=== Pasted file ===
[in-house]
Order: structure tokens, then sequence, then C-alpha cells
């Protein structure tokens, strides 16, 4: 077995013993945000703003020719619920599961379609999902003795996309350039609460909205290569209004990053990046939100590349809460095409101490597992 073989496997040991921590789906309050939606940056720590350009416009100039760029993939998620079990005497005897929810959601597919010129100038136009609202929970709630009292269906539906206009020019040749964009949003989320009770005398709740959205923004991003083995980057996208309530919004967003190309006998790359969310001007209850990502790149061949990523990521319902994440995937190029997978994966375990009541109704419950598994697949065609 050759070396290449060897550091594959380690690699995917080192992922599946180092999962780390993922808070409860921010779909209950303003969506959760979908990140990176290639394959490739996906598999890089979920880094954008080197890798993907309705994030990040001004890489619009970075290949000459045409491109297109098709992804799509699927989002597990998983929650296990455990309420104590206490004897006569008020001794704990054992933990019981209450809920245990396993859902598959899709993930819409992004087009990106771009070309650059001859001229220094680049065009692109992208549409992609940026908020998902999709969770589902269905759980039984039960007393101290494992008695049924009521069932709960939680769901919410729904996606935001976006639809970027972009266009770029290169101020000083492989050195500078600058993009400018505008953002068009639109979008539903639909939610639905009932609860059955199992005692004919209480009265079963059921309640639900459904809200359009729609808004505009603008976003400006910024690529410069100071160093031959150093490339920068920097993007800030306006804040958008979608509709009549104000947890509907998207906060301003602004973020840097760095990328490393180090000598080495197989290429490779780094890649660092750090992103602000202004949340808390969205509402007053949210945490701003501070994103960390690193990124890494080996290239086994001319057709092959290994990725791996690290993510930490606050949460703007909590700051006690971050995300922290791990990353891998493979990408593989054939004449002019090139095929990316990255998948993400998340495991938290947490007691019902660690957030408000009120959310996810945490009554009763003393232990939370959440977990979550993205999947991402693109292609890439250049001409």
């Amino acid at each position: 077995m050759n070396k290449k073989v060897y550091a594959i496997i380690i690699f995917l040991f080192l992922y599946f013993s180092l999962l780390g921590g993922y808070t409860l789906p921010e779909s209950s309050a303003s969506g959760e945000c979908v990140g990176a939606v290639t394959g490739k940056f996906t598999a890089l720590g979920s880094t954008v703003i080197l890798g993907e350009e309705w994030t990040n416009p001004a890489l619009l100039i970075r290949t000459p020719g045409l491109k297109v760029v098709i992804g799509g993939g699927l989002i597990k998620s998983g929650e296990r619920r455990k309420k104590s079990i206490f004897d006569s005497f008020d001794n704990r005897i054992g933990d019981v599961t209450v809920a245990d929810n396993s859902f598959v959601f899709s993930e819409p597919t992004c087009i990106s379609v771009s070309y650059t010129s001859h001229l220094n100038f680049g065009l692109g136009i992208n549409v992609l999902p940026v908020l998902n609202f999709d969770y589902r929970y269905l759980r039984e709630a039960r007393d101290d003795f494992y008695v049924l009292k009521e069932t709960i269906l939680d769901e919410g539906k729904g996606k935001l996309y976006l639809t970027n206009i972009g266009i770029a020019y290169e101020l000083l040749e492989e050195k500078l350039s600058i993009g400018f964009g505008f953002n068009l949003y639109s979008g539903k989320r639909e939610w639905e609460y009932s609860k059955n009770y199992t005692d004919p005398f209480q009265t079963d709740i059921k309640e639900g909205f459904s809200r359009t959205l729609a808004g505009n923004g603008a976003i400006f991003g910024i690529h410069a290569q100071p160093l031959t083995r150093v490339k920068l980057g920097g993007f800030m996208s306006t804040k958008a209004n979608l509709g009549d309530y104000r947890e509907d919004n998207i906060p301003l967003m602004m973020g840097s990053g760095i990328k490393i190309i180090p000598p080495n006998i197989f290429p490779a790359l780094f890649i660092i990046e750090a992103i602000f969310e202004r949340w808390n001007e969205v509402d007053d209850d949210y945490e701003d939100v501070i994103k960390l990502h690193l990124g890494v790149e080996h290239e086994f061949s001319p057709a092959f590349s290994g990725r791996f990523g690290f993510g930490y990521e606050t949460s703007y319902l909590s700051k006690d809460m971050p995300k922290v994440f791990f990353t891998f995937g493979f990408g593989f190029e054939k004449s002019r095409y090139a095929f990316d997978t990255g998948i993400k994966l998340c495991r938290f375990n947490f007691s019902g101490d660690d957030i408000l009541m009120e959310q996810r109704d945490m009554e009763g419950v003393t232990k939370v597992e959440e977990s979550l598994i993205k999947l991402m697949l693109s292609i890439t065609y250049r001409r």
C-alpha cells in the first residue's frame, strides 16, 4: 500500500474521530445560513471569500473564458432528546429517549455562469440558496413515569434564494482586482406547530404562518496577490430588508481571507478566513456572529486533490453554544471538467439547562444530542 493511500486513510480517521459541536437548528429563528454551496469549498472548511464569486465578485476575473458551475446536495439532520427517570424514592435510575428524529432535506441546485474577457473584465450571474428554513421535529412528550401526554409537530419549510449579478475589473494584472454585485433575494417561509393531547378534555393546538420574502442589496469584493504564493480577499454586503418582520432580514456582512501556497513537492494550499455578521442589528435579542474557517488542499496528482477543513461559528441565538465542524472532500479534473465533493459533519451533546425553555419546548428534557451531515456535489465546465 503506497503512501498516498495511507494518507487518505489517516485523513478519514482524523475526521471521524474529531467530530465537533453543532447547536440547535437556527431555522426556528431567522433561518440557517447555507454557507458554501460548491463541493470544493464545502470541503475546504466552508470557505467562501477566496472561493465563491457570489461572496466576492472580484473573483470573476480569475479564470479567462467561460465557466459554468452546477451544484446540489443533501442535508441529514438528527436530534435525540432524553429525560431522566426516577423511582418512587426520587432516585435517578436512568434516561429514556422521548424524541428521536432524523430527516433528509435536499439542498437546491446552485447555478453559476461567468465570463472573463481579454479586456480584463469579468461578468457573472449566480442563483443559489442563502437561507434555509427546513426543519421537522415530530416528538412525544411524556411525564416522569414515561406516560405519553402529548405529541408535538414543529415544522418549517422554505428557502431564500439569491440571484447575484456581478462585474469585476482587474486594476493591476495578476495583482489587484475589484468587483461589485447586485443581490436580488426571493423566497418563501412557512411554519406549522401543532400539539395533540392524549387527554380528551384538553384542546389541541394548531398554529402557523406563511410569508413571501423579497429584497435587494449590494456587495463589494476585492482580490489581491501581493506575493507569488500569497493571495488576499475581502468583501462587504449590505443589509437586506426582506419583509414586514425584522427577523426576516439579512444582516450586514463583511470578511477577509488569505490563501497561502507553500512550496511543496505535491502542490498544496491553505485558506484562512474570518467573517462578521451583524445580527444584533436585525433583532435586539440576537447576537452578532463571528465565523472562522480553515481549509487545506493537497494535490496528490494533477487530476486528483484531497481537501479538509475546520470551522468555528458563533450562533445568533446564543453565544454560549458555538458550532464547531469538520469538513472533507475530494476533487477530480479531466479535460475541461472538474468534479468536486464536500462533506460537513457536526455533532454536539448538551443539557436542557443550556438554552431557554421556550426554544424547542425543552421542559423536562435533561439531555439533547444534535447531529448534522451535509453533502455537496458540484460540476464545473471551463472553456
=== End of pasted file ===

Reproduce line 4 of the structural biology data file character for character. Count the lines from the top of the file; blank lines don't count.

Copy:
């Amino acid at each position: 077995m050759n070396k290449k073989v060897y550091a594959i496997i380690i690699f995917l040991f080192l992922y599946f013993s180092l999962l780390g921590g993922y808070t409860l789906p921010e779909s209950s309050a303003s969506g959760e945000c979908v990140g990176a939606v290639t394959g490739k940056f996906t598999a890089l720590g979920s880094t954008v703003i080197l890798g993907e350009e309705w994030t990040n416009p001004a890489l619009l100039i970075r290949t000459p020719g045409l491109k297109v760029v098709i992804g799509g993939g699927l989002i597990k998620s998983g929650e296990r619920r455990k309420k104590s079990i206490f004897d006569s005497f008020d001794n704990r005897i054992g933990d019981v599961t209450v809920a245990d929810n396993s859902f598959v959601f899709s993930e819409p597919t992004c087009i990106s379609v771009s070309y650059t010129s001859h001229l220094n100038f680049g065009l692109g136009i992208n549409v992609l999902p940026v908020l998902n609202f999709d969770y589902r929970y269905l759980r039984e709630a039960r007393d101290d003795f494992y008695v049924l009292k009521e069932t709960i269906l939680d769901e919410g539906k729904g996606k935001l996309y976006l639809t970027n206009i972009g266009i770029a020019y290169e101020l000083l040749e492989e050195k500078l350039s600058i993009g400018f964009g505008f953002n068009l949003y639109s979008g539903k989320r639909e939610w639905e609460y009932s609860k059955n009770y199992t005692d004919p005398f209480q009265t079963d709740i059921k309640e639900g909205f459904s809200r359009t959205l729609a808004g505009n923004g603008a976003i400006f991003g910024i690529h410069a290569q100071p160093l031959t083995r150093v490339k920068l980057g920097g993007f800030m996208s306006t804040k958008a209004n979608l509709g009549d309530y104000r947890e509907d919004n998207i906060p301003l967003m602004m973020g840097s990053g760095i990328k490393i190309i180090p000598p080495n006998i197989f290429p490779a790359l780094f890649i660092i990046e750090a992103i602000f969310e202004r949340w808390n001007e969205v509402d007053d209850d949210y945490e701003d939100v501070i994103k960390l990502h690193l990124g890494v790149e080996h290239e086994f061949s001319p057709a092959f590349s290994g990725r791996f990523g690290f993510g930490y990521e606050t949460s703007y319902l909590s700051k006690d809460m971050p995300k922290v994440f791990f990353t891998f995937g493979f990408g593989f190029e054939k004449s002019r095409y090139a095929f990316d997978t990255g998948i993400k994966l998340c495991r938290f375990n947490f007691s019902g101490d660690d957030i408000l009541m009120e959310q996810r109704d945490m009554e009763g419950v003393t232990k939370v597992e959440e977990s979550l598994i993205k999947l991402m697949l693109s292609i890439t065609y250049r001409r």